Superman 205b Michael Turner Variant Cover Azzarello Jim Lee Art 1st print


SKU: 14465 Category:


Superman (1987 2nd Series) #205B

Published Jul 2004 by DC
Full Color, 32 PG

Brian Azzarello, Jim Lee & Scott Williams continue to tear up the Man of Steel in “For Tomorrow,” Part 2 of 12!

As if the mysterious vanishings around the globe weren’t enough for the Man of Steel, Superman soon finds himself standing in the middle of a conflict between two warring nations. But when Big Blue unseats a ruthless dictator, will he inadvertently cause more harm than good?

Key Events
First Appearance Elias Orr

Two of comics’ hottest art teams turn the tables on each other in May, as Michael Turner & Peter Steigerwald provide a variant cover for SUPERMAN #205 and Jim Lee & Scott Williams provide a variant cover for SUPERMAN/BATMAN #10.

“I’ve known Mike since he started in this business but we haven’t been able to work on anything together. Having helped set up the deal which brought his incredible talents to DC, I didn’t want to miss my chance to do something together,” says Lee. “It’s a blast jumping in on their storyline and also getting to work with my old bud, Jeph. Here’s hoping that this cover swap is just the first of many cool collaborations down the road.”

“I am really excited about this idea,” says Turner. “I’ve enjoyed Jim’s work for years, and we’ve talked many times about doing something together. It’s so cool to have that competitive fire again. Comics isn’t a contact sport but I love seeing something awesome and going back to my desk to try and come up with something even better. That’s a tough chore with Jim but I’m having a blast trying. I am having so much fun right now working with DC, and cool things like this make it even more fun!”

A waitress in a diner reminisces about the time Superman saved her from an escaped monster. She knows that Superman wasn’t there just to save her, but that’s how it felt. He made her feel like she was really important, and she’ll never forget that.

Father Leone walks through the streets of Metropolis and stops at John’s fruit stand. He asks about John’s son Randy, but John tells him that Randy is confused with everything that’s been in the news lately about priests. Father Leone tells him that Randy is always welcome back as John hands him a bag of peaches. Returning to the church, Father Leone pulls out a fruit, and swearing, hurls it at a wall.

Descending from the sky, Superman catches the peach and asks Leone if something is bothering him. The Priest tells Superman that it’s nothing he can’t live with. Father Leone tells Superman that better men than him have tried to save the world and failed. Superman asks why they failed, and Father Leone tells him that no matter how many people a man saves, his own life will always be the most important. Tossing the peach pit into the fountain, they watch the waves spreading out in circles. The vanishing looked the same way from the sky, ripples spreading out across the globe. They originated from the Middle East.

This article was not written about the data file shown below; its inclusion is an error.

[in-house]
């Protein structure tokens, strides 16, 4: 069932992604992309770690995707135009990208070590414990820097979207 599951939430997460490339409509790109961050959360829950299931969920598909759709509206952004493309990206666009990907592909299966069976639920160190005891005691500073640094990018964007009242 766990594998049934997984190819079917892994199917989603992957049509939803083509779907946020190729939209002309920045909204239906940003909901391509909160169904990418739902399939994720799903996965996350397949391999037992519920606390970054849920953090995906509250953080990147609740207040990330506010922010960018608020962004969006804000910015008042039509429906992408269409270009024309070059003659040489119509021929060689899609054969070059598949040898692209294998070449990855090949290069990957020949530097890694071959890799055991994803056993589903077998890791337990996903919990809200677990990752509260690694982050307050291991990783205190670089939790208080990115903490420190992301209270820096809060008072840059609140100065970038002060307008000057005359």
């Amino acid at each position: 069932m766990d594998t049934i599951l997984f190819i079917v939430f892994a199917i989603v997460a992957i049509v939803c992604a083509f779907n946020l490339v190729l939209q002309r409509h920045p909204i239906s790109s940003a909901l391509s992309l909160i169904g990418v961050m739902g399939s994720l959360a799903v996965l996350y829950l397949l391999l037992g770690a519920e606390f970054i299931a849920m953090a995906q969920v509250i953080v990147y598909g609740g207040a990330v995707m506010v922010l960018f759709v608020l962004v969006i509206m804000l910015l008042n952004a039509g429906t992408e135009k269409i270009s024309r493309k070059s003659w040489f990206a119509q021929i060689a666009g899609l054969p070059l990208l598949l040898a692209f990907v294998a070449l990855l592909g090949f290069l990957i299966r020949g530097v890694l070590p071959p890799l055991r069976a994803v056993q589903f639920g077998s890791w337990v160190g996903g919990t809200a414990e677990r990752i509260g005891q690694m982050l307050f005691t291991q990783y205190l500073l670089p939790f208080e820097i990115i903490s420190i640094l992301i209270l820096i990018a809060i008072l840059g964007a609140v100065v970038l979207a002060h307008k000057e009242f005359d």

When Superman got there he found a city at war. He took their guns, along with every other weapon, and he destroyed them. Hovering in the sky, Superman told them no more. Most of them ran away, but one boy picked up a rock and hurled it at Superman. It bounced harmlessly off his chest, but it only took one to start it. The rest of the crowd rushed to attack each other with rocks and bricks, one catching the boy across the head.

Crushing a stone into a tiny diamond, Superman hands it to Father Leone, who tosses it over his shoulder into the fountain, commenting that even a perfect stone creates ripples.

Superman cradles the dead boy in his arms. From a mountaintop in the distance, a man looks through his binoculars at Superman, before turning back to his helicopter.

Azzarello’s storytelling is fantastic. The dialog is some of the best that we’ve seen in a long time. Great storytelling and an interesting story still makes this one a winner.

Lee’s art is absolutely beautiful. Lee’s Superman in Batman: Hush really didn’t appeal to me that much, but he’s made a few changes and now he looks great. The shots of Superman hovering above the Middle East city were just fantastic, especially the “No more” page. The man at the end of the book did strike me as looking way too much like Commissioner Gordon, but that’s the only negative I can find in the whole issue. There’s really not much else I can say, other than it’s about time Jim Lee is doing a Superman story.

Cover Art (Michael Turner): When DC first released this cover image it immediately became my desktop background. This is just a fantastic image of Superman. Sure, it has absolutely nothing to do with the issue, but it’s a variant cover, so I’ll ignore that. This should be a poster, and that’s about the best thing I can say about a cover.

Near mint, 1st print. Bagged & Boarded.